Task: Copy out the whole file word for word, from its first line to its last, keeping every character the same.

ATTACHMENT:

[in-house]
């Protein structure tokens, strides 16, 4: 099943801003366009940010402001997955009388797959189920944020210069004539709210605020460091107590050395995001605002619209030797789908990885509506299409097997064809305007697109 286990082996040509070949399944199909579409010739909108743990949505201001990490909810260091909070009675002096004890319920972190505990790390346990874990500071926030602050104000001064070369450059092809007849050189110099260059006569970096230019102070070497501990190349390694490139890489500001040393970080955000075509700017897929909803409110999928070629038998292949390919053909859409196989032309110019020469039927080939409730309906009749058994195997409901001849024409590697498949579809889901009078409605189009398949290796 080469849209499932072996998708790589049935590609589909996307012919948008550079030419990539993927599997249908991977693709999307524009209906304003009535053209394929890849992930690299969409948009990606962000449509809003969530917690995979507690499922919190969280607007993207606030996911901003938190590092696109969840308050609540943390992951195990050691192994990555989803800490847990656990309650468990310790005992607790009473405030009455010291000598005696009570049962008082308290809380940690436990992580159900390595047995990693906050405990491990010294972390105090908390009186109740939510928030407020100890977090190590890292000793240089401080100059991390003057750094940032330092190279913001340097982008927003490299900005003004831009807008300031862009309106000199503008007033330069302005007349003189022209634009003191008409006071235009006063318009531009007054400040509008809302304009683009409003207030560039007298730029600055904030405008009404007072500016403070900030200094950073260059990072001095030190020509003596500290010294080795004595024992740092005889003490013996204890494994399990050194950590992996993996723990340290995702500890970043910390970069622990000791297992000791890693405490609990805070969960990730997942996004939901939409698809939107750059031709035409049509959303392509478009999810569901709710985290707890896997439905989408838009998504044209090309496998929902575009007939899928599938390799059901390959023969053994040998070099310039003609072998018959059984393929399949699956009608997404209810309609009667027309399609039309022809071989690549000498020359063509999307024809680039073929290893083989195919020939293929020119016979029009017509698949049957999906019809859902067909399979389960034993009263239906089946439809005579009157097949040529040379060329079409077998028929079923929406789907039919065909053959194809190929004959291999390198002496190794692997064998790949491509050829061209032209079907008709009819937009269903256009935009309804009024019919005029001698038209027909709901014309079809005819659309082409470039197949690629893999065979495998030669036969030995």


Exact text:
[in-house]
């Protein structure tokens, strides 16, 4: 099943801003366009940010402001997955009388797959189920944020210069004539709210605020460091107590050395995001605002619209030797789908990885509506299409097997064809305007697109 286990082996040509070949399944199909579409010739909108743990949505201001990490909810260091909070009675002096004890319920972190505990790390346990874990500071926030602050104000001064070369450059092809007849050189110099260059006569970096230019102070070497501990190349390694490139890489500001040393970080955000075509700017897929909803409110999928070629038998292949390919053909859409196989032309110019020469039927080939409730309906009749058994195997409901001849024409590697498949579809889901009078409605189009398949290796 080469849209499932072996998708790589049935590609589909996307012919948008550079030419990539993927599997249908991977693709999307524009209906304003009535053209394929890849992930690299969409948009990606962000449509809003969530917690995979507690499922919190969280607007993207606030996911901003938190590092696109969840308050609540943390992951195990050691192994990555989803800490847990656990309650468990310790005992607790009473405030009455010291000598005696009570049962008082308290809380940690436990992580159900390595047995990693906050405990491990010294972390105090908390009186109740939510928030407020100890977090190590890292000793240089401080100059991390003057750094940032330092190279913001340097982008927003490299900005003004831009807008300031862009309106000199503008007033330069302005007349003189022209634009003191008409006071235009006063318009531009007054400040509008809302304009683009409003207030560039007298730029600055904030405008009404007072500016403070900030200094950073260059990072001095030190020509003596500290010294080795004595024992740092005889003490013996204890494994399990050194950590992996993996723990340290995702500890970043910390970069622990000791297992000791890693405490609990805070969960990730997942996004939901939409698809939107750059031709035409049509959303392509478009999810569901709710985290707890896997439905989408838009998504044209090309496998929902575009007939899928599938390799059901390959023969053994040998070099310039003609072998018959059984393929399949699956009608997404209810309609009667027309399609039309022809071989690549000498020359063509999307024809680039073929290893083989195919020939293929020119016979029009017509698949049957999906019809859902067909399979389960034993009263239906089946439809005579009157097949040529040379060329079409077998028929079923929406789907039919065909053959194809190929004959291999390198002496190794692997064998790949491509050829061209032209079907008709009819937009269903256009935009309804009024019919005029001698038209027909709901014309079809005819659309082409470039197949690629893999065979495998030669036969030995």